1. Edit menu > Enable Root User
  2. Edit menu > Change Root Password


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10.5: Enable the root user
Authored by: wreleven on Oct 29, '07 12:03:44PM

heh, so I see that the main article says exactly what I said... should probably read it rather than the comments :)



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10.5: Enable the root user
Authored by: allanmarcus on Oct 29, '07 01:09:31PM

Not a good idea. Even in the unix/linux world is rarely a good idea to log in as root when you don't have to. Many of the linux admin I know are using "sudo su -" to elevate to root. In the Mac world, it's rarely, if ever, required to actually be the root user.

In a multi user environment, using sudo is logged. Logging is as root is logged, but you don't know who logged in.

The simplest way to to elevate your privileges is to use the

sudo -s

command. This will give an admin use a root shell. Yes, not all the ENV vars are set as if you logged in a root, but most people, even a seasons system admin, will need that (or even know what the ramifications are).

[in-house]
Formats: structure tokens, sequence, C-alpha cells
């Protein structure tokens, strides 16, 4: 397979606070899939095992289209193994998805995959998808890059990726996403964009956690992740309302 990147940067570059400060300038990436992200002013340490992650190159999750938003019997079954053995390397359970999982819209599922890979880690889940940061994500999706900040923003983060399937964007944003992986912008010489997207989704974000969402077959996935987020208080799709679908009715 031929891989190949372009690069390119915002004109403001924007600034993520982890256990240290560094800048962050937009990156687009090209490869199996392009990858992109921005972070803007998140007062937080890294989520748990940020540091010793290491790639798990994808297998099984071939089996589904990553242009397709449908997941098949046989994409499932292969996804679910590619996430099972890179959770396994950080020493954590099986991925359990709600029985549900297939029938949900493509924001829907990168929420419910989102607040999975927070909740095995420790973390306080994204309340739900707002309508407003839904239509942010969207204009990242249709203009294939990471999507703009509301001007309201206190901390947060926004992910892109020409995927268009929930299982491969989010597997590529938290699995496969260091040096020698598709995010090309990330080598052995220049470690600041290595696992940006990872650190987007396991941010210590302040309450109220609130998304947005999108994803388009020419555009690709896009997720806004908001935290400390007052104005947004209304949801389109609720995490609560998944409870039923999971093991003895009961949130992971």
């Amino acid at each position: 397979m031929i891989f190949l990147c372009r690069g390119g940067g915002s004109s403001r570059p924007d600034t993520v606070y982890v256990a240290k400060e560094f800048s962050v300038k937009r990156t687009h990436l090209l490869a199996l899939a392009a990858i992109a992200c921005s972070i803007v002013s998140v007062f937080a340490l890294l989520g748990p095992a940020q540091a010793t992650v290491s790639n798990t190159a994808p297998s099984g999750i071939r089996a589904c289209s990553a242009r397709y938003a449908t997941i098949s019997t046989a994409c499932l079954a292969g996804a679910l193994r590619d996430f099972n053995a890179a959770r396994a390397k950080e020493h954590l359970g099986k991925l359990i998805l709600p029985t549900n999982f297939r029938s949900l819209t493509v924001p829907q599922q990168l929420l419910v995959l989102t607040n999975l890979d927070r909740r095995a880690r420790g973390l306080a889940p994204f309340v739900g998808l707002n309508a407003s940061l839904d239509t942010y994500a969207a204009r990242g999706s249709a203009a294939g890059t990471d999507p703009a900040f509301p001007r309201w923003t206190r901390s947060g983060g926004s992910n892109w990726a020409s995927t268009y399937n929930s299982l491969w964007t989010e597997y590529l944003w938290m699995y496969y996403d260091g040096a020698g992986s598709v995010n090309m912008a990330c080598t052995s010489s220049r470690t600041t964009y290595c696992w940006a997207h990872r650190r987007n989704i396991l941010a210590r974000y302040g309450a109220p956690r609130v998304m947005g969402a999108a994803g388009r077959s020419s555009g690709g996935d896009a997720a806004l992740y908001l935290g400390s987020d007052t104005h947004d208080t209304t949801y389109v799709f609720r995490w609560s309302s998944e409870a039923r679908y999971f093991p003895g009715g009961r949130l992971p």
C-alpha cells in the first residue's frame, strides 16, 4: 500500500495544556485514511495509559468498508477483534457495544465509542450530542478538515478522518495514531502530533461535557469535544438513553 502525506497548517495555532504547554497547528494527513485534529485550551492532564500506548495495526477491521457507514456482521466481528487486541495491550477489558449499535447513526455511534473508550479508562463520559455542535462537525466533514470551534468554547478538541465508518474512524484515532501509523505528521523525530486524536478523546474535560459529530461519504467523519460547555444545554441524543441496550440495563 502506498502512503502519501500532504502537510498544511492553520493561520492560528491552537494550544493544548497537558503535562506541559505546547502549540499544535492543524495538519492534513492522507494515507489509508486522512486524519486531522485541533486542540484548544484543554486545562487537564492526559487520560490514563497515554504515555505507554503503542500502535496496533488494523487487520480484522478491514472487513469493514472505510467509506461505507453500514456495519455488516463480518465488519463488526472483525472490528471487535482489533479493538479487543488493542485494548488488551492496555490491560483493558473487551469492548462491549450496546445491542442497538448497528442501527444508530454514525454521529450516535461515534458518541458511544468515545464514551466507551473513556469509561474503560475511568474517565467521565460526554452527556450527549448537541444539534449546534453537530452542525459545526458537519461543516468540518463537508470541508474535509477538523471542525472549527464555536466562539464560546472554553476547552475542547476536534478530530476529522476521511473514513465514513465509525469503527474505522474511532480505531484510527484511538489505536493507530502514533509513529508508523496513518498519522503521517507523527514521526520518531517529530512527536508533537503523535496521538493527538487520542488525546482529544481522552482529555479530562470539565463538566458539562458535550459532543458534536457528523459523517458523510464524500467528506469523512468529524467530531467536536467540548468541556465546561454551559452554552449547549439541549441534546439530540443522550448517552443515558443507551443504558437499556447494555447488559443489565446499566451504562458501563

Why not enable root? If you leave root disabled you don't have to worry about a hacker trying to ssh or log into your machine as root. Simply knowing the name of a privileged user is half the battle for a hacker.

Basically, there is no good reason to enable root and I challenge anyone to give me a reason where logging is an root is needed (as opposed to using sudo -s). Even if you did need to actually be the root user, you can with

sudo su -

which will even give you root's ENV.



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10.5: Enable the root user
Authored by: regulus on Oct 30, '07 02:48:21AM